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  • Jonathan Widran

KIRSTEN AGRESTA-COPELY, Aquamarine

While musical and spiritual inspiration can come from anywhere, in the new age/ambient realm, one of the most common touchstones is nature, with compositions and performances passionately expressing just how our individual and common humanity is enhanced by our connection to everything from lush, flora filled fields and majestic mountainous landscapes to the calming yet often roaring sea.


Eyeing the luminescent artwork of famed harpist/composer Kirsten Agresta-Copely’s second (and perfectly titled!) album Aquamarine, we see a dramatic, luminescent confluence of roaring surf and foam on the shore – which may lead listeners to think it's “just another” ode to our vast oceans and the many metaphors we can create to apply to the vicissitudes of our lives.

With seafaring song titles like “I Am Water,” “Glass Octopus,” “Deep Blue World” and “Surfacing,” Kirsten’s follow-up to her multiple award winning 2020 debut Around The Sun is indeed a soulful reflection and meditation on the vast, seemingly endless mysteries that exist on from the crest of the waves to many fathoms below. Aquamarine is also a thoughtful, beautifully manifested tribute to her dear recently departed mother, who taught Kirsten to play and love music and introduced her to and helped cultivate her enduring love for the ocean.

In this day and age when music is often consumed via streaming and/or specific tracks on thematic playlists, it’s essential listeners get the physical CD package to get the full musical and extra-musical experience of Aquamarine as its creator intended. Beyond the sumptuous imagery and refreshing and colorful graphic design, we’re treated to Kirsten’s poetic heartfelt insights into the music, driven by sweet memories of her mother and creative milestones in her own life – which ultimately led the classically trained harpist to a career that’s taken her all over the world and included performing with icons like Jay-Z, Beyonce, Stevie Wonder, Enya, The Roots, Lady Gaga and Andrea Bocelli, among others.


While sharing how her musical journey began, Kirsten introduces us to her mom, a onetime Miss Michigan who went on to host a Hollywood and Broadway themed radio and TV show and ultimately served as a piano teacher and vocal and choral conductor in Michigan public schools. She began teaching Kirsten piano when she was only a year and a half old and bought her daughter a small troubadour harp when she was five. Besides music, the one constant in the mother daughter relationship was their love of the sea, starting with childhood holiday visits to Tampa, FL and culminating in long walks by the water, whenever they could be together when Kirsten began her hectic touring life.


The idea of the seashore as a calming center in a whirlwind life, a place where they could share stories and dreams while contemplating the mysteries of the deep, comes across magnificently in the pieces Kirsten composed for Aquamarine. Learning that she wrote them throughout her beloved mother’s prolonged decline and peaceful transition helps us listeners grasp their personal cathartic value for her, while at the same time allowing us to apply our own heartfelt emotions and life circumstances to them.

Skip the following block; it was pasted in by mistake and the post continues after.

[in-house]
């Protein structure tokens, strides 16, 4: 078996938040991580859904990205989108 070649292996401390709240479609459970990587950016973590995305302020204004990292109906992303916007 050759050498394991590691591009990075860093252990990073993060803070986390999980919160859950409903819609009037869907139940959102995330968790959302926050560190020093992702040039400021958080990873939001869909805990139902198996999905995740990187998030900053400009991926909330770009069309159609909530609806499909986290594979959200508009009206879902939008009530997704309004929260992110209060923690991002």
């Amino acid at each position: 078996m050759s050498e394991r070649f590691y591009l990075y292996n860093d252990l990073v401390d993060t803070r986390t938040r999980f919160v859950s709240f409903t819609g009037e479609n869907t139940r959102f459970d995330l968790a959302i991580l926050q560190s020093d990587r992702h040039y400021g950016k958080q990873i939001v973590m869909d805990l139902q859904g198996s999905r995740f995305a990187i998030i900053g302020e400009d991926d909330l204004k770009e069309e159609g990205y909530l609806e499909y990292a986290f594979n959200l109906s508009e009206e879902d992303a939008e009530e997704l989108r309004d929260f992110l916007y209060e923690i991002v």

As with Around The Sun – which deservedly won Outstanding New Age Performance at the 2023 Grand Prix Music Awards and the Silver Medal from the Global Music Awards – Kirsten’s music on Aquamarine is best enjoyed, appreciated and experienced as a spirit caressing, free-flowing straight through immersion from the hypnotic, gently strummed ambient title track through the spacious and haunting, chamber-tinged “Into the Mist, which conveys a profound sense of wonder and mystery – and by extension, gratitude.


Though it’s the final track, the many moods Kirsten creates with its stunning swirl of harp and the dual string virtuosity of Dave Eggar (cello) and Maggie Gould Wilson (violin) make it one of the most compelling entry points into the larger experience. Other favorite individual gems include the sparkling underwater deep dive/exploration “Glass Octopus,” the lilting, classically influenced “Surfacing” (featuring the dreamy, deeply emotional cello of Tess Remy-Schumacher, and the darkly seductive, full-on relaxation of “Coralline.”

Rising above all the glowing reviews Kirsten received for Around the Sun were the words her mother shared about the album: “Kirsten’s new compositions all seem to lift the listener out of their everyday lives and into another realm.” The same can now be said about Aquamarine, a tribute without parallel that on one level speaks to any of us who may be mourning a loved one and learning to treasure life more through our grief process – and on another connects to anyone who feels a profound connection to the divine mystery through nature and particularly the sea.


Now that her mom is in another realm, it is the artist’s fondest wish that her mother can appreciate Aquamarine as well. From my recent connective experience with my own recently departed mom, I can emphatically tell her: Yes, please rest assured. She’s listening and loving it, eternally happy and proud that her love lives on in such a way.

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